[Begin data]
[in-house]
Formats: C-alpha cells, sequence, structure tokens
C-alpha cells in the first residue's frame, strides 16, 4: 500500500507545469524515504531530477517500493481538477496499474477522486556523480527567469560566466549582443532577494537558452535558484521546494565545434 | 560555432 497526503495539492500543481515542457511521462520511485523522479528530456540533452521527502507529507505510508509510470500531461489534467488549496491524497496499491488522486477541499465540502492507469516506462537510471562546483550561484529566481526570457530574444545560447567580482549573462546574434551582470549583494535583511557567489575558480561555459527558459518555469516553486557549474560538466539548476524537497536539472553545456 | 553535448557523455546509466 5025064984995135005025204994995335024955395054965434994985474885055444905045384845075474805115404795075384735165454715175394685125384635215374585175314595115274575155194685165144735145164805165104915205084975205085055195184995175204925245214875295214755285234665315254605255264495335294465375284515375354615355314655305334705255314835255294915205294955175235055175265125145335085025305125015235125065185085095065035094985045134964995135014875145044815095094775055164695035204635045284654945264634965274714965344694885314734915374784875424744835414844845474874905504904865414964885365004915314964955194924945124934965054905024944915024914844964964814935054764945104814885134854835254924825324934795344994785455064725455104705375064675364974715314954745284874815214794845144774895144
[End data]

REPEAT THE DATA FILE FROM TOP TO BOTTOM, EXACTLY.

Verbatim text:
[in-house]
Formats: C-alpha cells, sequence, structure tokens
C-alpha cells in the first residue's frame, strides 16, 4: 500500500507545469524515504531530477517500493481538477496499474477522486556523480527567469560566466549582443532577494537558452535558484521546494565545434 | 560555432 497526503495539492500543481515542457511521462520511485523522479528530456540533452521527502507529507505510508509510470500531461489534467488549496491524497496499491488522486477541499465540502492507469516506462537510471562546483550561484529566481526570457530574444545560447567580482549573462546574434551582470549583494535583511557567489575558480561555459527558459518555469516553486557549474560538466539548476524537497536539472553545456 | 553535448557523455546509466 5025064984995135005025204994995335024955395054965434994985474885055444905045384845075474805115404795075384735165454715175394685125384635215374585175314595115274575155194685165144735145164805165104915205084975205085055195184995175204925245214875295214755285234665315254605255264495335294465375284515375354615355314655305334705255314835255294915205294955175235055175265125145335085025305125015235125065185085095065035094985045134964995135014875145044815095094775055164695035204635045284654945264634965274714965344694885314734915374784875424744835414844845474874905504904865414964885365004915314964955194924945124934965054905024944915024914844964964814935054764945104814885134854835254924825324934795344994785455064725455104705375064675364974715314954745284874815214794845144774895144